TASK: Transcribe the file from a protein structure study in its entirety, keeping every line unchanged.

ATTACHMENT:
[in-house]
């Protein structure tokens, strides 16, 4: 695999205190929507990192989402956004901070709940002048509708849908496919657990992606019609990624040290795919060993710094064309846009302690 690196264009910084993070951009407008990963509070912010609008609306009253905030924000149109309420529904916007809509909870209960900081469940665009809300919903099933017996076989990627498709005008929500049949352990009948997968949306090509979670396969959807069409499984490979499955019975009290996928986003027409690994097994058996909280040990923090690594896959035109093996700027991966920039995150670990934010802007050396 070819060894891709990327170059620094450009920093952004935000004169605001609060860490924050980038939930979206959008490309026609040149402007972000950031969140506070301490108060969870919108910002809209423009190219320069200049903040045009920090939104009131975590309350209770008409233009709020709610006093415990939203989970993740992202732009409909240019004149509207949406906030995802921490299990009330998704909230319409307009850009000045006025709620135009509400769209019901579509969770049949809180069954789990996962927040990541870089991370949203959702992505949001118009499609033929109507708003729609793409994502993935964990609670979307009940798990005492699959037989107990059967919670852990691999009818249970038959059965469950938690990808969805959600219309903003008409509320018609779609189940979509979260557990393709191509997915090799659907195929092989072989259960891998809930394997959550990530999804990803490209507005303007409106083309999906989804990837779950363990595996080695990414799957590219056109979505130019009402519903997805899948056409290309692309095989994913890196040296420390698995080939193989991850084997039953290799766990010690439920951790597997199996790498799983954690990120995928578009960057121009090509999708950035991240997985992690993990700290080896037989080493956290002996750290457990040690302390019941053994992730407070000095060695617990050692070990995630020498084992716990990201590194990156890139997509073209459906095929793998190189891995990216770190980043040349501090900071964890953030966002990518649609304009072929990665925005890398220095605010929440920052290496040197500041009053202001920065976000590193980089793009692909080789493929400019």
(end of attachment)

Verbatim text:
[in-house]
């Protein structure tokens, strides 16, 4: 695999205190929507990192989402956004901070709940002048509708849908496919657990992606019609990624040290795919060993710094064309846009302690 690196264009910084993070951009407008990963509070912010609008609306009253905030924000149109309420529904916007809509909870209960900081469940665009809300919903099933017996076989990627498709005008929500049949352990009948997968949306090509979670396969959807069409499984490979499955019975009290996928986003027409690994097994058996909280040990923090690594896959035109093996700027991966920039995150670990934010802007050396 070819060894891709990327170059620094450009920093952004935000004169605001609060860490924050980038939930979206959008490309026609040149402007972000950031969140506070301490108060969870919108910002809209423009190219320069200049903040045009920090939104009131975590309350209770008409233009709020709610006093415990939203989970993740992202732009409909240019004149509207949406906030995802921490299990009330998704909230319409307009850009000045006025709620135009509400769209019901579509969770049949809180069954789990996962927040990541870089991370949203959702992505949001118009499609033929109507708003729609793409994502993935964990609670979307009940798990005492699959037989107990059967919670852990691999009818249970038959059965469950938690990808969805959600219309903003008409509320018609779609189940979509979260557990393709191509997915090799659907195929092989072989259960891998809930394997959550990530999804990803490209507005303007409106083309999906989804990837779950363990595996080695990414799957590219056109979505130019009402519903997805899948056409290309692309095989994913890196040296420390698995080939193989991850084997039953290799766990010690439920951790597997199996790498799983954690990120995928578009960057121009090509999708950035991240997985992690993990700290080896037989080493956290002996750290457990040690302390019941053994992730407070000095060695617990050692070990995630020498084992716990990201590194990156890139997509073209459906095929793998190189891995990216770190980043040349501090900071964890953030966002990518649609304009072929990665925005890398220095605010929440920052290496040197500041009053202001920065976000590193980089793009692909080789493929400019």